Obama reverses Bush on stem cells

Scientists had charged the former administration with political interference.

Paul Sancya/AP/File
microscopic: Theresa Gratsch examines nerve cells from human embryonic stem cells at the University of Michigan Center for Human Embryonic Stem Cell Research Laboratory.

As promised during the campaign, President Obama has lifted federal restrictions on embryonic stem cell research put in place in 2001 by President Bush.

In announcing the policy change Monday morning, achieved by executive order, the president also signed a memorandum aimed at shielding the federal government’s involvement in science from political influence. The dual moves represented a sharp departure from the Bush years, when government employees – including the former Surgeon General – charged that politics was interfering with science in a range of areas, from stem cell research to climate change and reproductive health policy.

The policy moves, carried out Monday morning in an East Room signing ceremony, brought cheers from the scientific community and advocacy groups hoping for medical breakthroughs on a range of conditions.

Though Bush’s policy on embryonic stem cell research was seen at the time as a compromise – in that it did allow federal funding of research on a limited number of existing lines – scientists asserted that the restrictions had effectively squelched federally based research. During that nearly eight-year period, research largely took place via state and private funding.

In his remarks, Mr. Obama himself referred to his predecessor’s policy as a “ban,” a characterization he repeated often during the presidential campaign. But his larger point – that the federal government will now “vigorously support” research – came though clearly.

“Today, with the executive order I am about to sign, we will bring the change that so many scientists and researchers, doctors and innovators, patients and loved ones have hoped for, and fought for, these past eight years: we will lift the ban on federal funding for promising embryonic stem cell research,” Obama said. “We will vigorously support scientists who pursue this research. And we will aim for America to lead the world in the discoveries it one day may yield.”

The change of policy added new fuel to the culture wars that have dogged the United States for decades. Though the nation’s economic crisis and foreign wars have dominated policy debate, the battle over abortion simmers below the surface.

Many, but not all, opponents of abortion also oppose embryonic stem cell research, because it involves the destruction of a human embryo.

Proponents of the research argue that the embryos already exist, having been created during fertility treatment, and in some cases would be discarded. A small percentage of leftover embryos do end up being adopted, and brought to term, in what are called “snowflake babies.” But most embryos are not adopted.

The issue is politically problematic within the Republican Party; some prominent GOP opponents of abortion support federal funding of embryonic stem-cell research, arguing that the potential benefits outweigh the moral downside. Such Republicans include Utah Sen. Orrin Hatch of Utah, who attended Monday’s announcement, and Arizona Sen. John McCain, the GOP’s 2008 presidential nominee.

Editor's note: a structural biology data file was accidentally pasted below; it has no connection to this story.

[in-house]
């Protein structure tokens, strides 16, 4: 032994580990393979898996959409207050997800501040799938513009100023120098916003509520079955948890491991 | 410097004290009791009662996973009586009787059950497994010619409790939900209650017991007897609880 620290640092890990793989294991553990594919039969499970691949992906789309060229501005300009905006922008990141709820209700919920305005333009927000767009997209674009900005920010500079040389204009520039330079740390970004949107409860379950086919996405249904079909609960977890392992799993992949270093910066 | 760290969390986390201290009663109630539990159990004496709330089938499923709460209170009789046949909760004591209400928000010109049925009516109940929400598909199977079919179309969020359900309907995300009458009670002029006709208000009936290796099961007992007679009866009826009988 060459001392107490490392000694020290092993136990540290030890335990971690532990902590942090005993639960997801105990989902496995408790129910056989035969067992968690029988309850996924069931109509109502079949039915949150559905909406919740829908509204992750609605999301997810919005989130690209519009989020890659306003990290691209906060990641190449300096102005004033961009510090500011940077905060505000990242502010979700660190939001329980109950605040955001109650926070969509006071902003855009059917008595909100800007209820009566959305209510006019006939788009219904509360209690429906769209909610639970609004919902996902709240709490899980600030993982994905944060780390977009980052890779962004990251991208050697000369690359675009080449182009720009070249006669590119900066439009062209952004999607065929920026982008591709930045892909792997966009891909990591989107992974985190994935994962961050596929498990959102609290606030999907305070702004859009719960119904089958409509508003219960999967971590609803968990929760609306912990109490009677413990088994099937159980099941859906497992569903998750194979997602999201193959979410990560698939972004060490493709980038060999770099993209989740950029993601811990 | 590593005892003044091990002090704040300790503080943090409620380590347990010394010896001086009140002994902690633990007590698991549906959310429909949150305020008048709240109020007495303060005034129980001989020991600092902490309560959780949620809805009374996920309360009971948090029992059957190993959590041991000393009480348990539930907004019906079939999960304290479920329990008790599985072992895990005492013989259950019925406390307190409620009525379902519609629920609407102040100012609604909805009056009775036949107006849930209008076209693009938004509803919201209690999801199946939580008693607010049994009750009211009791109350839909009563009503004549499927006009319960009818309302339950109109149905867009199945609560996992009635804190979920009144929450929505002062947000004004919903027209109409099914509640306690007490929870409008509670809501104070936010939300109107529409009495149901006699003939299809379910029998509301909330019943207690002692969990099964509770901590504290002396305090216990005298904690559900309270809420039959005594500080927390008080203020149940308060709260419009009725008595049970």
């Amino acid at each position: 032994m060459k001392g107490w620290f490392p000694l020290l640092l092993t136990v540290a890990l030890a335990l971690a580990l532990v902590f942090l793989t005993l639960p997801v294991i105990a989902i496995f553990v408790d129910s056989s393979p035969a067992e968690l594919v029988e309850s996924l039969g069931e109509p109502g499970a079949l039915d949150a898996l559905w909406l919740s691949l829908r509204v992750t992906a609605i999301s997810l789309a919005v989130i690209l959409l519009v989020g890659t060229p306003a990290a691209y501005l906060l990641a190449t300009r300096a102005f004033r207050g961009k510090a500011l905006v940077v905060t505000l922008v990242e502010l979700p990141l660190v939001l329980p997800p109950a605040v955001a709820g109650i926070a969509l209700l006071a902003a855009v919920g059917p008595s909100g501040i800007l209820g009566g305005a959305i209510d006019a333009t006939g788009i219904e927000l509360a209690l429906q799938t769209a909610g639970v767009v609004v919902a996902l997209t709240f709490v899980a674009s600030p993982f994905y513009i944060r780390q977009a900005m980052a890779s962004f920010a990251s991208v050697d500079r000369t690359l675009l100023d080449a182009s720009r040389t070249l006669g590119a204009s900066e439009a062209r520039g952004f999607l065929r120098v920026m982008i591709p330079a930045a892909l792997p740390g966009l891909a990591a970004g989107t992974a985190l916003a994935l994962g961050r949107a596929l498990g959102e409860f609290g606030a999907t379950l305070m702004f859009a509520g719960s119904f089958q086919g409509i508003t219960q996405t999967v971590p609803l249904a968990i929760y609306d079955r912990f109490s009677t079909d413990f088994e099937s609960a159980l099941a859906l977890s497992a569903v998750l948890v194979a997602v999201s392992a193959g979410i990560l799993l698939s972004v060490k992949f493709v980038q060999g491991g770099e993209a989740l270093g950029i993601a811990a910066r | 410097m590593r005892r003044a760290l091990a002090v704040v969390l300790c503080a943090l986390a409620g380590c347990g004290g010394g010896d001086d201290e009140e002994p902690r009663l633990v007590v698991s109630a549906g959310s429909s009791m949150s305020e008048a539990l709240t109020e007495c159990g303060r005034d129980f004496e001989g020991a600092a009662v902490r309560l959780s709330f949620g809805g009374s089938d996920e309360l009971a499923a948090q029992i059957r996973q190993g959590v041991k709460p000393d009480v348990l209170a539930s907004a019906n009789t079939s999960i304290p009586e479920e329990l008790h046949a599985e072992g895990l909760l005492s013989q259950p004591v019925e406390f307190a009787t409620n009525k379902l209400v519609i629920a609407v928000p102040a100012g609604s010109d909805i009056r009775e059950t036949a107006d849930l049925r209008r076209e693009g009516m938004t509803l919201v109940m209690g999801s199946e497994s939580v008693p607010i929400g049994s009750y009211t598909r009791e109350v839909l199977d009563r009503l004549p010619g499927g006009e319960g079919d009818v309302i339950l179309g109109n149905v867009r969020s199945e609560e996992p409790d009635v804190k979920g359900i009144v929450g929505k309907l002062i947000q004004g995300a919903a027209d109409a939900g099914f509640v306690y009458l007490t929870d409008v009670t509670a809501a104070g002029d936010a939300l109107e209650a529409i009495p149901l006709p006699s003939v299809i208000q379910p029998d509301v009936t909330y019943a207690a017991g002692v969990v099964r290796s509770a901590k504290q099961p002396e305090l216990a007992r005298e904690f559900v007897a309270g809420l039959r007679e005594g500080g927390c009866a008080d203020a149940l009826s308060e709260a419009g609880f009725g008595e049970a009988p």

But for antiabortion activists, Obama’s move provided fresh fodder for their opposition to the new president.

“I believe it is unethical to use human life, even young embryonic life, to advance science,” said Tony Perkins, president of the Family Research Council, in a recent statement.

“While such research is unfortunately legal, taxpayers should not have to foot the bill for experiments that require the destruction of human life,” Mr. Perkins said. “President Obama’s policy change is especially troubling given the significant adult stem cell advances that are being used to treat patients now without harming or destroying human embryos.”

Some bioethicists also argue that Obama is giving short shrift to the strides made in recent years with adult stem cells and other techniques not derived from human embryos.

“It seems to me that what’s going on here is more about politics; it’s more about fighting the abortion battle through stem cell research,” says Charles Camosy, an assistant professor of Christian ethics at Fordham University in New York. “What gets lost is the science and how best to help people and how best to allocate resources in an economy like we have.”

Still, a cheer went up Monday from proponents of embryonic stem cell research.

“It is time for our elected leaders to finally put progress before politics on this issue and remove all of the remaining unnecessary limitations on human embryonic stem cell research that is conducted using the best ethical and medical practices,” said Susan Solomon, CEO of the New York Stem Cell Foundation, in a statement.

New federal funding of embryonic stem cell research will not begin immediately. The National Institutes of Health has 120 days to work out guidelines to assess requests for funding and to address the ethical issues such research raises.

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